Fig & Olive

 

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Man, I felt super poor walking into Palmer Alley, the weird upscale pedestrian mall where Fig & Olive DC is tucked away. I mean, I was wearing a skirt that I bought at Goodwill for $7 and a pair of Target sandals. I put the good in Goodwill, but still. Walking through the revolving door was like stepping into a Williams Sonoma catalogue.

The downstairs is mostly bar with a happy hour crowd, so we were seated upstairs. The beer list was a little [read: extremely] sad, but the cocktails looked great, and I had some trouble deciding because there were so many great options. I got a Provence Margarita and my husband got the Julep. They were both fresh, flavorful, and served fast. Plus, this place really lives by their name, and the julep was served accordingly with a fresh, speared fig. I also thought that $12 for a cocktail, while ultimately a little expensive, is par for the course in DC. This is a known fact.

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We ordered six different crostini so I got a nice sampling of the octopus (slightly fishy, slightly chewy, still great smoky flavor), the manchego (yum, fig jam! Maybe too much fig jam…nevermind, that’s not a thing), the prosciutto (more fig jam!), and the daily special pata negra with tomato (definitely the winner–slightly salty with savory tomatoes).

20171006_190037.jpgThen, the main course: I ordered the salmon, which came with asparagus, pea puree, and fennel. The skin on the salmon was wonderfully crispy, the salmon just slightly more than the medium I ordered. The asparagus was also perfect, but there wasn’t a whole lot of it. My main issue was the explosion of fennel on this plate. It was gorgeous, but ain’t nobody want to eat an entire fennel bulb with nothing else. I mean, I still did. For science.

My husband had the chicken tajine [sic]. I’m a big fan of the tagine concept. I have weirdly both owned a tagine pot and gifted one to a friend. If you are not familiar with this concept, it’s basically the least useful, least durable Dutch oven that has ever existed, but damn if it isn’t a pretty way to cook things. So I’ve made a tagine or two in my day, and let’s say that what my husband got was less of a tagine and more of a…thin soup? Without a spoon? And couscous on the side? It had some uncut vegetables, which was nice but inconvenient, and the highlight was definitely the harissa, pimenton, and toasted almonds served on the side, but there was no clear way to eat this dish, so he struggled with how to consume the bone-in chicken and where to put the sauce, etc. In retrospect, maybe the couscous was supposed to go in the soup? Unclear. He describes this dish as a “standard chicken dish that was hard to eat.”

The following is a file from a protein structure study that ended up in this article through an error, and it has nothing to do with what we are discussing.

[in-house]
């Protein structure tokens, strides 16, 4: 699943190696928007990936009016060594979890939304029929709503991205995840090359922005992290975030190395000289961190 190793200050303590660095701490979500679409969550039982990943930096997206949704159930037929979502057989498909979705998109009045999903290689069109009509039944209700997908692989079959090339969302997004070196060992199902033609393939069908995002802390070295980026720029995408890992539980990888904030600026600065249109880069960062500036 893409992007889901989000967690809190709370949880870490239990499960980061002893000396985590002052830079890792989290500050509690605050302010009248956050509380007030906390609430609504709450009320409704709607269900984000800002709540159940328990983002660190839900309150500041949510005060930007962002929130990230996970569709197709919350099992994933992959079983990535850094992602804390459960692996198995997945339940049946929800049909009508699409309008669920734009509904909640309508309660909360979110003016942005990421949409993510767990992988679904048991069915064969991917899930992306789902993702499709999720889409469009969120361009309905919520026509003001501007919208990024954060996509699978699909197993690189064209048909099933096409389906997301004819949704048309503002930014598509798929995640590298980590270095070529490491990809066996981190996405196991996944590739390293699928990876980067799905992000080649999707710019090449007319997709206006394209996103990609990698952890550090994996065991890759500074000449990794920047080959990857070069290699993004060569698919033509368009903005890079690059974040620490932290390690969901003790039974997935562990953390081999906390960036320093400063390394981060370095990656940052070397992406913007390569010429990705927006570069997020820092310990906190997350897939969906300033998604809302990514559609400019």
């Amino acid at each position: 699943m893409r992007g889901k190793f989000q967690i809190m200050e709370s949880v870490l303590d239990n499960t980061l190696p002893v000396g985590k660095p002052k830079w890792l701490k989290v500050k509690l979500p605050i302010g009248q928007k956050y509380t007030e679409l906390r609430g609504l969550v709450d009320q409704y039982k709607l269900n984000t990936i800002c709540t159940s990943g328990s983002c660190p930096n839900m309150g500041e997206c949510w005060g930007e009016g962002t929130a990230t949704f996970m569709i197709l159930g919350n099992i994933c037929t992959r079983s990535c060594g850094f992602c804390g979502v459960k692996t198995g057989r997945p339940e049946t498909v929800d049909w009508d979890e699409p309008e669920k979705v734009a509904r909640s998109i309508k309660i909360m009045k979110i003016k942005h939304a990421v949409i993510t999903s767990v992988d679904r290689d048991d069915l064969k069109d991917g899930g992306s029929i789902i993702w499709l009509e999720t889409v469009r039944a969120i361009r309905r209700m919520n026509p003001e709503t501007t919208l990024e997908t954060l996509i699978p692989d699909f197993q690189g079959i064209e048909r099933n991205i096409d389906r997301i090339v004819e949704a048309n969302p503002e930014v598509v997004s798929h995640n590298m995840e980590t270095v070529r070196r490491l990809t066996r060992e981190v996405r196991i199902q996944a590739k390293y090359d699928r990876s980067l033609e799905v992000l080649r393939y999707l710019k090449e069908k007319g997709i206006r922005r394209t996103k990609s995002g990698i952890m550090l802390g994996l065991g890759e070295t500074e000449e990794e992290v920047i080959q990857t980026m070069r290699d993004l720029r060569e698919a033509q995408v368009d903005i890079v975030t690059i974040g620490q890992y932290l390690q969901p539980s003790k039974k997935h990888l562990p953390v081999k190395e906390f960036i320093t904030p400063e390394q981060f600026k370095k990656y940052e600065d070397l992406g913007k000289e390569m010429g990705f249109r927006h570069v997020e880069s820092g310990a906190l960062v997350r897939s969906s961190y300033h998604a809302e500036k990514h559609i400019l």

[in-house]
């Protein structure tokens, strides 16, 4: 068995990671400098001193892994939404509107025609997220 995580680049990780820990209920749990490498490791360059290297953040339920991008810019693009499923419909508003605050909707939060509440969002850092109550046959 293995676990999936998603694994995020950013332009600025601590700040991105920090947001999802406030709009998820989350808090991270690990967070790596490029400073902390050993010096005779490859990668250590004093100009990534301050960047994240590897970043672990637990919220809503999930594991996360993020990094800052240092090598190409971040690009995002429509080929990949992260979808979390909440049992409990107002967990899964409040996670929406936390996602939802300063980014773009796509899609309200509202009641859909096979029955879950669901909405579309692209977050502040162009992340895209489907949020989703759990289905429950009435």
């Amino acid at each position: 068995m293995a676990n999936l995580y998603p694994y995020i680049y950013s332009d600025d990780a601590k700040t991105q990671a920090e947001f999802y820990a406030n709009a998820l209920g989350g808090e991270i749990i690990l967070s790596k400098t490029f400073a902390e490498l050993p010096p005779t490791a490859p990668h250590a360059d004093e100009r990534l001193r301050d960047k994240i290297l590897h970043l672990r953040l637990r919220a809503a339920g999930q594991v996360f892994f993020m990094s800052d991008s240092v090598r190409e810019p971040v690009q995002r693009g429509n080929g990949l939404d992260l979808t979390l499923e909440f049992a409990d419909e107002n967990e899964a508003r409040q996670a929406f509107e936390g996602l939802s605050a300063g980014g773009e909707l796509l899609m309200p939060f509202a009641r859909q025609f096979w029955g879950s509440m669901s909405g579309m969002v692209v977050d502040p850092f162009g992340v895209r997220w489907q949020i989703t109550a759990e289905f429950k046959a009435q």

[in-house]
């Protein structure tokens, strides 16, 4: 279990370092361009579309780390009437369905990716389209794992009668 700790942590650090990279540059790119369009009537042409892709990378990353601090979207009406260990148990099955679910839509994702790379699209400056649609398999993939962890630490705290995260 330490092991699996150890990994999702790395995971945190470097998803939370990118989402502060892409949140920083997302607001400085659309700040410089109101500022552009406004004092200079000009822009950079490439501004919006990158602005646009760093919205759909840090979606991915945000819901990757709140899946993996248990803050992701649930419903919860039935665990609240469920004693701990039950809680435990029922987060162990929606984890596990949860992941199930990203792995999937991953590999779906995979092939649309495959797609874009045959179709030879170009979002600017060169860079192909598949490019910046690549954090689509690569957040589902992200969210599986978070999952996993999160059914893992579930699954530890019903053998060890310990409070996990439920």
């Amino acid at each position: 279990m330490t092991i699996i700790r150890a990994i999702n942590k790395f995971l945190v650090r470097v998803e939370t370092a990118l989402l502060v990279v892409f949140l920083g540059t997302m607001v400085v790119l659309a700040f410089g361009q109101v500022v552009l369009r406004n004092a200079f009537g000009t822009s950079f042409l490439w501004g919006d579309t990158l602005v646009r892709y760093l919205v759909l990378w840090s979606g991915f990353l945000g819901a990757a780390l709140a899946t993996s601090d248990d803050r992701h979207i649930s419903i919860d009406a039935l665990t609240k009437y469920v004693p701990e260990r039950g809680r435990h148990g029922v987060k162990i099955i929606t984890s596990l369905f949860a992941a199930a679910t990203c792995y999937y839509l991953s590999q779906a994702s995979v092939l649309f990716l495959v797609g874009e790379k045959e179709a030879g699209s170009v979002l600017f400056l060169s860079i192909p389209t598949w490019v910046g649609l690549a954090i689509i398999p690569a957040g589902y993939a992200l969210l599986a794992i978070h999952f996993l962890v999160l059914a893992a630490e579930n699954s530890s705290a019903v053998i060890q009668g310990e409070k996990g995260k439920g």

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An actual tagine
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Fig & Olive’s “tajine”

One nice thing that Fig & Olive does right is that they offer an $8 dessert consisting of a cup of coffee and a tiny bite of one of their desserts. I appreciated the fact that I could order the actual correct amount of dessert and also not have to agree on what to get with anyone else, because my mother-in-law always wants dessert, but she is a monster who doesn’t like cheesecake, so really why did I ever agree to marry into this family?! Anyway, I got the cherry crostini. It consisted of nicely crumbly shortbread covered in creamy mascarpone, pistachios, and two tiny liquor-soaked cherries. It was a highlight of this meal, but it was still not anything special.

Price: $50+ per person.

Bottom line: Fig & Olive has good-quality food that’s just served wrong. I don’t know how else to put it. Everyone also agreed afterwards that it was exactly 20% overpriced. It had the vibe of a fancy place, the ingredients of a fancy place, the prices of a fancy place, the plating of a fancy place, and the taste of my kitchen (Note: I’m, like, a pretty good cook. But I have not been to culinary school or sold my food for $35 a plate, so I feel like we should all just expect more from this place, ok?)

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